My heart pounding against my chest, I wanted to do two things. One was to get off & never see you again. Two was to call my mother & apologise for being rude to her when she began to ask questions about Denmark. & you kept going at it (4).
The poems also show a peripatetic poet whose commitment to the love affair is not limited by geography. However, the stories behind some of these travelling remain elusive to readers as the poems do not contain enough context. The journey motif seems to recur with the mention of many cities across the world: “I was waiting with questions, waiting for your answers, but we would not speak of Lagos, of Berlin, of Cologne” (4).
However, sufficient context is not provided for these journeys. The journey motif is a thread that has potential, but the poet refused to push it further.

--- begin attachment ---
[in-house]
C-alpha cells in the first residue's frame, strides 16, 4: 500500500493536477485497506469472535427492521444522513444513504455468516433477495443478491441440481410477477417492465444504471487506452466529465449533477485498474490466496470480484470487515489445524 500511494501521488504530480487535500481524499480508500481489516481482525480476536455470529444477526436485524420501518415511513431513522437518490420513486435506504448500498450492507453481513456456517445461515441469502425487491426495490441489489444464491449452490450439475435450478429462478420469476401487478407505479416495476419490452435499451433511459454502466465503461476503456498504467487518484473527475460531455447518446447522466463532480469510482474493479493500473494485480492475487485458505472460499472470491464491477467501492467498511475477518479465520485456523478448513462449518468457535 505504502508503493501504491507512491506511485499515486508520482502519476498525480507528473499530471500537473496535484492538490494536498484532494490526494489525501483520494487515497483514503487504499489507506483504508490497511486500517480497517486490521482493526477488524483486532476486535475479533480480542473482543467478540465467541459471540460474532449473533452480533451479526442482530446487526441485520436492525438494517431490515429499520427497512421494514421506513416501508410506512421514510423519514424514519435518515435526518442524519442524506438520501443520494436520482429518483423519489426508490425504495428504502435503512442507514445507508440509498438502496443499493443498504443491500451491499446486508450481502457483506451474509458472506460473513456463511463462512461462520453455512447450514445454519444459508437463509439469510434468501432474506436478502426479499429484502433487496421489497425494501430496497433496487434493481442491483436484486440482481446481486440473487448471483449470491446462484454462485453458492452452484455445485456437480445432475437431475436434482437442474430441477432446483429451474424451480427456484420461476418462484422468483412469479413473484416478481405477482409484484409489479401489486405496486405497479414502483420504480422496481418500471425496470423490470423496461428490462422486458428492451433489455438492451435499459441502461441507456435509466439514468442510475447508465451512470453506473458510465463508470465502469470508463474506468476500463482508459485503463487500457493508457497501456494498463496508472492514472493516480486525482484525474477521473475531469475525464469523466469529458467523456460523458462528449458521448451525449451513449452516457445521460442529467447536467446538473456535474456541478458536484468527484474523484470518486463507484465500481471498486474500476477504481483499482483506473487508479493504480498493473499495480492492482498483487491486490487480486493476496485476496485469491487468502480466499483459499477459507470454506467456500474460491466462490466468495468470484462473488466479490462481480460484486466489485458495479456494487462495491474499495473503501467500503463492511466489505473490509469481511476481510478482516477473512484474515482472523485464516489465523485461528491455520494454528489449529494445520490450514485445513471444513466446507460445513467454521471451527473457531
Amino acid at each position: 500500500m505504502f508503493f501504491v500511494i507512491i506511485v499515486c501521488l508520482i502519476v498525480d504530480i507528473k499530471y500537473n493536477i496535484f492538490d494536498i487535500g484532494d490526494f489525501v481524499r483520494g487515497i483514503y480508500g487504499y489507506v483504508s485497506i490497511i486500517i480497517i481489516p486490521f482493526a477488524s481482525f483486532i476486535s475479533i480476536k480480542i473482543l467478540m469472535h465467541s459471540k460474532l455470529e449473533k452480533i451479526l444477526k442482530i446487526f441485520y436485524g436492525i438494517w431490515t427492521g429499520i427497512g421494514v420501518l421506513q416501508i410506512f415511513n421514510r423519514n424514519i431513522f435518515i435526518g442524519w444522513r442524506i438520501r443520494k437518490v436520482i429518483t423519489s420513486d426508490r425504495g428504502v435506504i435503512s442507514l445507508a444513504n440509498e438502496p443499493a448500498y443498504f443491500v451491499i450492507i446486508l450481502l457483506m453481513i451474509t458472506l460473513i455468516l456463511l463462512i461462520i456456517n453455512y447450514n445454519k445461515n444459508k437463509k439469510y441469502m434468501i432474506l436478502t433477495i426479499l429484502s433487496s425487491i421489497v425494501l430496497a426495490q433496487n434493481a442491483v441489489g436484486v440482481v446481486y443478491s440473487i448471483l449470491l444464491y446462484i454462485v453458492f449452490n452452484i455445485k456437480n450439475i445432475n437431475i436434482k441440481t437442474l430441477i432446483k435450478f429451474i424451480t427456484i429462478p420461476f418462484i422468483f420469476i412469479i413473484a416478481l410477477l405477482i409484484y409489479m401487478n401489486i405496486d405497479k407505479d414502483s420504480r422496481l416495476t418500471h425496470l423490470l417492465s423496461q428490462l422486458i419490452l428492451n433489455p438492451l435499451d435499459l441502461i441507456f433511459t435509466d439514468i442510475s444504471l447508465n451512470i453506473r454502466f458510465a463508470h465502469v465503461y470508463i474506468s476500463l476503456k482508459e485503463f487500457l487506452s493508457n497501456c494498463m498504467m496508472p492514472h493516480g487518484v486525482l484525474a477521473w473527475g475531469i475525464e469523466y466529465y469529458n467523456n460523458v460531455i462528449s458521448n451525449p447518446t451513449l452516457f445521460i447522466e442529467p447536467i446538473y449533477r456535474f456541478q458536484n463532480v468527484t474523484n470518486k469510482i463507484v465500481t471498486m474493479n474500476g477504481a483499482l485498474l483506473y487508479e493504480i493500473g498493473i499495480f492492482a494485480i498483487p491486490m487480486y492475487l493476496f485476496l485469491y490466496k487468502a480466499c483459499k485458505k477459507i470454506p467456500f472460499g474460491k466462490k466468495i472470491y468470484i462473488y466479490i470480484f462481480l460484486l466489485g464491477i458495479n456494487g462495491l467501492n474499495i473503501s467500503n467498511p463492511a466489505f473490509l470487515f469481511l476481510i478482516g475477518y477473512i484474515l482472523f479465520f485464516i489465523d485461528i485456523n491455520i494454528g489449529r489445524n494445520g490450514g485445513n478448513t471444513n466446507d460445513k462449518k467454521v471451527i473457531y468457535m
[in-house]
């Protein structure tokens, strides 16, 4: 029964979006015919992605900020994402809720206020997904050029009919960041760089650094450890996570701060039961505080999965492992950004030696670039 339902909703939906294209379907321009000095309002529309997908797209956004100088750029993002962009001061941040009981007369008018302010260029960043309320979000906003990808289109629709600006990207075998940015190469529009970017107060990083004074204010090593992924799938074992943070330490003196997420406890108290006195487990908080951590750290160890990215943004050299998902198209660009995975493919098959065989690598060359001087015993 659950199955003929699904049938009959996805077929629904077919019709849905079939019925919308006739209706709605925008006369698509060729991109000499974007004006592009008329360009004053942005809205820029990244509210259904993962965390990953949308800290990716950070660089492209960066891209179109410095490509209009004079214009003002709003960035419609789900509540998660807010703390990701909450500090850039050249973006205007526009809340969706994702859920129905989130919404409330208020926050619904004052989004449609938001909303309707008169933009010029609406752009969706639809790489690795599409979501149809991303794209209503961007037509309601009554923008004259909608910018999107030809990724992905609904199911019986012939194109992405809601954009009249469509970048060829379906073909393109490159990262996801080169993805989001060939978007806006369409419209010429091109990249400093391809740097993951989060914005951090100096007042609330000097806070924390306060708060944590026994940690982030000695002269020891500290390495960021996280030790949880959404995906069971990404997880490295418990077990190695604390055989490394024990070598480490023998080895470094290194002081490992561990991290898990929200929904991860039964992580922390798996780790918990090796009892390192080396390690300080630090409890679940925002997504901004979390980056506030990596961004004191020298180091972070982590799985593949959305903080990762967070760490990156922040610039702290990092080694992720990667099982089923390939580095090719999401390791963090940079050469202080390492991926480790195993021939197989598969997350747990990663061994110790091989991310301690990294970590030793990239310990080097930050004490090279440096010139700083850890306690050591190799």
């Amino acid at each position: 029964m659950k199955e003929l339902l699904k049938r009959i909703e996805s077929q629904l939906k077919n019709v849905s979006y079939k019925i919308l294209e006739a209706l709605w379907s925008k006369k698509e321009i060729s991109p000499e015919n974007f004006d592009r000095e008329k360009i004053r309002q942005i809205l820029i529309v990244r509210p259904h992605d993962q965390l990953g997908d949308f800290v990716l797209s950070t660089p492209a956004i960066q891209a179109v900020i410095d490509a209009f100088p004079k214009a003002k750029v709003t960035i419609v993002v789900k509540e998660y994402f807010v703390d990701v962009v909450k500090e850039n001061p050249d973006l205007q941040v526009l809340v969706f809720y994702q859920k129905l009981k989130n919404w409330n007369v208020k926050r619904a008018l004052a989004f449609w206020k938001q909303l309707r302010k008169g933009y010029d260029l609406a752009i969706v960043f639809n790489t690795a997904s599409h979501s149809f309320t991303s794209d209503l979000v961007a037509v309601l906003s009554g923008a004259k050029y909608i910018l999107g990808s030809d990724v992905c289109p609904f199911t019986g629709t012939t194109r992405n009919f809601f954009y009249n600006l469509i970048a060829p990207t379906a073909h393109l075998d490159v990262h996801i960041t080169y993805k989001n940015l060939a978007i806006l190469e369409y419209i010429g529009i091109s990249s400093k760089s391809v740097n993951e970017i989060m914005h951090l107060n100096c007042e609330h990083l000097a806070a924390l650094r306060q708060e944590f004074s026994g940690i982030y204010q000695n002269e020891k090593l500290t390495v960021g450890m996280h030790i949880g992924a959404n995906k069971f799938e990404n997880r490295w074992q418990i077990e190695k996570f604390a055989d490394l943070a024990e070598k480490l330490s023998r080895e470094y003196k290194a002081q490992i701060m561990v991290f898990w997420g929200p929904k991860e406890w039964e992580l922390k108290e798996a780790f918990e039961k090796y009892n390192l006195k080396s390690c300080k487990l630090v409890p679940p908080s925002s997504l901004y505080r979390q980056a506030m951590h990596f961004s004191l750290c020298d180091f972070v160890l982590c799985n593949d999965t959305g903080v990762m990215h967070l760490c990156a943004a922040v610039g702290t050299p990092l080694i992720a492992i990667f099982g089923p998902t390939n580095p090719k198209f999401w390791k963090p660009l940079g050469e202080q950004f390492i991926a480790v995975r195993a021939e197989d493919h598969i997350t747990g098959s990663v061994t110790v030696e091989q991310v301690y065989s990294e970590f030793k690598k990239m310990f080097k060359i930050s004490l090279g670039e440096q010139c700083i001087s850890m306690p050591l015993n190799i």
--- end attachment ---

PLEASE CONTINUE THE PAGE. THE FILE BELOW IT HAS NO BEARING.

Another important feature that runs through the love affair narrated in the collection is the poet persona’s dismissal of their own flaws, making a casual mention of it as “What happened in that train? I am not a perfect. My past loops into the present, a trail of dalliances returning like the proverbial abiku” (5).
These lines only suggest that the poet persona has flaws that they would like ignored or glossed over. The extent of the dalliances referenced remains unknown.
There are other topical poems that reference recent historical events like the COVID-19 pandemic. These kinds of poems not only express the poet’s feeling, but also speak to recent events in history. References to music also recur in the collection. The poet mentions musicians like Ebenezer Obey, Dido, John Coltrane, and the Lijadu Sisters. There is also a reference to an exclusive night club, a pointer to the centrality of music in Ajayi’s oeuvre. There is an authorial intrusion that is reminiscent of Ajayi’s Clinical Blues, which relies heavily on his experience as a psychiatrist: “Somewhere in the psyche ward